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Read about Jay Rosen's book, What Are Journalists For?

Excerpt from Chapter One of What Are Journalists For? "As Democracy Goes, So Goes the Press."

Essay in Columbia Journalism Review on the changing terms of authority in the press, brought on in part by the blog's individual--and interactive--style of journalism. It argues that, after Jayson Blair, authority is not the same at the New York Times, either.

"Web Users Open the Gates." My take on ten years of Internet journalism, at

Read: Q & As

Jay Rosen, interviewed about his work and ideas by journalist Richard Poynder

Achtung! Interview in German with a leading German newspaper about the future of newspapers and the Net.

Audio: Have a Listen

Listen to an audio interview with Jay Rosen conducted by journalist Christopher Lydon, October 2003. It's about the transformation of the journalism world by the Web.

Five years later, Chris Lydon interviews Jay Rosen again on "the transformation." (March 2008, 71 minutes.)

Interview with host Brooke Gladstone on NPR's "On the Media." (Dec. 2003) Listen here.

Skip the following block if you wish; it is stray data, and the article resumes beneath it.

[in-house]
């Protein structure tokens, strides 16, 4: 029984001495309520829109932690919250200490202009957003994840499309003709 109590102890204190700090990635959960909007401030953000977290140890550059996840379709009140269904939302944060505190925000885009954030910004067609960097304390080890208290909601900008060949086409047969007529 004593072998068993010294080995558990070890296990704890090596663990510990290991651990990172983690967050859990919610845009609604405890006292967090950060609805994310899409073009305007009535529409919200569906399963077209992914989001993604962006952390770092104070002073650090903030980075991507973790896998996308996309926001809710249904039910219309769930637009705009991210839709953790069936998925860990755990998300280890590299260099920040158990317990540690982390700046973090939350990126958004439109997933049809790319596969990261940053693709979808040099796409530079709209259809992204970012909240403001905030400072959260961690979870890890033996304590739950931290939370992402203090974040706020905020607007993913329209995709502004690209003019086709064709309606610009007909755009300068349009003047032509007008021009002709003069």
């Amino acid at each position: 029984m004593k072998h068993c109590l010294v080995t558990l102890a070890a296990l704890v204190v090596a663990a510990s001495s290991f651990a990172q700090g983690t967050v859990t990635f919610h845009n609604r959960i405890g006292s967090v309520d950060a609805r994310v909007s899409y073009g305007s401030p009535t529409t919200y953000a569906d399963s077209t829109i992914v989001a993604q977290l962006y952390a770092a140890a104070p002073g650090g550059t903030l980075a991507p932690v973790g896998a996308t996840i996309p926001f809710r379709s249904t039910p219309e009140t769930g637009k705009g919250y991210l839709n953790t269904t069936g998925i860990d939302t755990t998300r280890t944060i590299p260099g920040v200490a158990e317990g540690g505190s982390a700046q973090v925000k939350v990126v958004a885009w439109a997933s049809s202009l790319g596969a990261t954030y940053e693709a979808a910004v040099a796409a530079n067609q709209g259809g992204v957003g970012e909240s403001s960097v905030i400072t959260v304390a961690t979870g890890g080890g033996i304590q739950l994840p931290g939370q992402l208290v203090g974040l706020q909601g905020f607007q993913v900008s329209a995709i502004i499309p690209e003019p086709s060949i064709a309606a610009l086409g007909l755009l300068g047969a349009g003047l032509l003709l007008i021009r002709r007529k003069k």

Presentation to the Berkman Center at Harvard University on open source journalism and NewAssignment.Net. Downloadable mp3, 70 minutes, with Q and A. Nov. 2006.

Video: Have A Look

Half hour video interview with Robert Mills of the American Microphone series. On blogging, journalism, NewAssignment.Net and distributed reporting.

Jay Rosen explains the Web's "ethic of the link" in this four-minute YouTube clip.

"The Web is people." Jay Rosen speaking on the origins of the World Wide Web. (2:38)

One hour video Q & A on why the press is "between business models" (June 2008)

Recommended by PressThink:

Town square for press critics, industry observers, and participants in the news machine: Romenesko, published by the Poynter Institute.

Town square for weblogs: InstaPundit from Glenn Reynolds, who is an original. Very busy. Very good. To the Right, but not in all things. A good place to find voices in diaolgue with each other and the news.

Town square for the online Left. The Daily Kos. Huge traffic. The comments section can be highly informative. One of the most successful communities on the Net.

Rants, links, blog news, and breaking wisdom from Jeff Jarvis, former editor, magazine launcher, TV critic, now a J-professor at CUNY. Always on top of new media things. Prolific, fast, frequently dead on, and a pal of mine.